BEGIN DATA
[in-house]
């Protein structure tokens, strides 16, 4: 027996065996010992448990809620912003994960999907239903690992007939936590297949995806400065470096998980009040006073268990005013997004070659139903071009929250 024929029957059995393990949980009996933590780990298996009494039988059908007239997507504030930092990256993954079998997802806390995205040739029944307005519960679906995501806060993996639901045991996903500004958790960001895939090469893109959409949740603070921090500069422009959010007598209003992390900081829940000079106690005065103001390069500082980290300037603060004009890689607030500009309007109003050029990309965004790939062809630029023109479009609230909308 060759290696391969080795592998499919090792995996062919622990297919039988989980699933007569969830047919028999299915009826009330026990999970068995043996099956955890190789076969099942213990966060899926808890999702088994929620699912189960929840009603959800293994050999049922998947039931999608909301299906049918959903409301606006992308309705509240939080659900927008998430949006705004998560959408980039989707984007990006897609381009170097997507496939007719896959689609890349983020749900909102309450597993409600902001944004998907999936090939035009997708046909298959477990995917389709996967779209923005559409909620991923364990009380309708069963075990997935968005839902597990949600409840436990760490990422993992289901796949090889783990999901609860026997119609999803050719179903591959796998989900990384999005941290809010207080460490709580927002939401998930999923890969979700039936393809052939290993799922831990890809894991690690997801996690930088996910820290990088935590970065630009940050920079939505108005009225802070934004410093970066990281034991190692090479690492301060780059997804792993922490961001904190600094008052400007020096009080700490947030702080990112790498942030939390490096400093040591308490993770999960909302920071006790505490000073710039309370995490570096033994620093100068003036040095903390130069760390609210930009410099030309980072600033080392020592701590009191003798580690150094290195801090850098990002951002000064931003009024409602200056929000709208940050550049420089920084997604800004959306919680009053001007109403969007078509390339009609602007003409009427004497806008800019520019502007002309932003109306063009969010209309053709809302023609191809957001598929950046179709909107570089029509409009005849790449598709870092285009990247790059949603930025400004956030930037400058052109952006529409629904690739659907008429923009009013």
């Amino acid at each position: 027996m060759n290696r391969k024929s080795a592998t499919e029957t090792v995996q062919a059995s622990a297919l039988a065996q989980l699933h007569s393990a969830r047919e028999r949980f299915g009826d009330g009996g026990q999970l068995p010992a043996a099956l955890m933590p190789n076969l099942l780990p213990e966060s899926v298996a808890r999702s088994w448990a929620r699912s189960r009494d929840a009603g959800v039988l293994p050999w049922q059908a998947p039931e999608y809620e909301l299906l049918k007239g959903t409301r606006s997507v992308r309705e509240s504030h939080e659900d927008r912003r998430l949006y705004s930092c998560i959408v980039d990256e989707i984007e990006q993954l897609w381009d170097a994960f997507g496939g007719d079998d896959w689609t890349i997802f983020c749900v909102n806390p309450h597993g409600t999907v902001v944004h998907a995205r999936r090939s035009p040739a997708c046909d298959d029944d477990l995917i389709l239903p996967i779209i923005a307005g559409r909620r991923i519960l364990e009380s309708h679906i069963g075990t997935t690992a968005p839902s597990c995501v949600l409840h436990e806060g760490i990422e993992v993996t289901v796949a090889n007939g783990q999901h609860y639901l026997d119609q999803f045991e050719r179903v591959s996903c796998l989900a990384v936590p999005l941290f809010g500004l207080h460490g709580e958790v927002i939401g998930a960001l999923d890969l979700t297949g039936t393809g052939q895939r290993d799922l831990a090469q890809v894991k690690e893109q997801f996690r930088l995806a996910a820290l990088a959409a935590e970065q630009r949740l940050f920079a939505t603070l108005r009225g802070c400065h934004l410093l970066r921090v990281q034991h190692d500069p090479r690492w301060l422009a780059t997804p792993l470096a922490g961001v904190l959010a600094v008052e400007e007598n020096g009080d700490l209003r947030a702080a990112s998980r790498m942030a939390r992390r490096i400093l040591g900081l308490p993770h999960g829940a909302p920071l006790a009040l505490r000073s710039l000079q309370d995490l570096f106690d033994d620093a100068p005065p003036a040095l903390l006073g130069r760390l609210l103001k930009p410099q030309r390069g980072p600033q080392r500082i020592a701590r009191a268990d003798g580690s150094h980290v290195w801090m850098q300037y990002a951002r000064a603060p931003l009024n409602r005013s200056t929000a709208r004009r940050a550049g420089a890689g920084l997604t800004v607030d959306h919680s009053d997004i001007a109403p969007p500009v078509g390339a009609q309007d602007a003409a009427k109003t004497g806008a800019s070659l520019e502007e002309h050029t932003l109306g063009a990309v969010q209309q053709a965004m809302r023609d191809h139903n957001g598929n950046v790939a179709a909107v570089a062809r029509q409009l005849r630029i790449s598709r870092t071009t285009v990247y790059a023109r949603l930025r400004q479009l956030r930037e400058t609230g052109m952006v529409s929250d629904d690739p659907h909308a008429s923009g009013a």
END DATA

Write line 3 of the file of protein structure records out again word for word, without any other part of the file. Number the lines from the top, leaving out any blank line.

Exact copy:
């Amino acid at each position: 027996m060759n290696r391969k024929s080795a592998t499919e029957t090792v995996q062919a059995s622990a297919l039988a065996q989980l699933h007569s393990a969830r047919e028999r949980f299915g009826d009330g009996g026990q999970l068995p010992a043996a099956l955890m933590p190789n076969l099942l780990p213990e966060s899926v298996a808890r999702s088994w448990a929620r699912s189960r009494d929840a009603g959800v039988l293994p050999w049922q059908a998947p039931e999608y809620e909301l299906l049918k007239g959903t409301r606006s997507v992308r309705e509240s504030h939080e659900d927008r912003r998430l949006y705004s930092c998560i959408v980039d990256e989707i984007e990006q993954l897609w381009d170097a994960f997507g496939g007719d079998d896959w689609t890349i997802f983020c749900v909102n806390p309450h597993g409600t999907v902001v944004h998907a995205r999936r090939s035009p040739a997708c046909d298959d029944d477990l995917i389709l239903p996967i779209i923005a307005g559409r909620r991923i519960l364990e009380s309708h679906i069963g075990t997935t690992a968005p839902s597990c995501v949600l409840h436990e806060g760490i990422e993992v993996t289901v796949a090889n007939g783990q999901h609860y639901l026997d119609q999803f045991e050719r179903v591959s996903c796998l989900a990384v936590p999005l941290f809010g500004l207080h460490g709580e958790v927002i939401g998930a960001l999923d890969l979700t297949g039936t393809g052939q895939r290993d799922l831990a090469q890809v894991k690690e893109q997801f996690r930088l995806a996910a820290l990088a959409a935590e970065q630009r949740l940050f920079a939505t603070l108005r009225g802070c400065h934004l410093l970066r921090v990281q034991h190692d500069p090479r690492w301060l422009a780059t997804p792993l470096a922490g961001v904190l959010a600094v008052e400007e007598n020096g009080d700490l209003r947030a702080a990112s998980r790498m942030a939390r992390r490096i400093l040591g900081l308490p993770h999960g829940a909302p920071l006790a009040l505490r000073s710039l000079q309370d995490l570096f106690d033994d620093a100068p005065p003036a040095l903390l006073g130069r760390l609210l103001k930009p410099q030309r390069g980072p600033q080392r500082i020592a701590r009191a268990d003798g580690s150094h980290v290195w801090m850098q300037y990002a951002r000064a603060p931003l009024n409602r005013s200056t929000a709208r004009r940050a550049g420089a890689g920084l997604t800004v607030d959306h919680s009053d997004i001007a109403p969007p500009v078509g390339a009609q309007d602007a003409a009427k109003t004497g806008a800019s070659l520019e502007e002309h050029t932003l109306g063009a990309v969010q209309q053709a965004m809302r023609d191809h139903n957001g598929n950046v790939a179709a909107v570089a062809r029509q409009l005849r630029i790449s598709r870092t071009t285009v990247y790059a023109r949603l930025r400004q479009l956030r930037e400058t609230g052109m952006v529409s929250d629904d690739p659907h909308a008429s923009g009013a």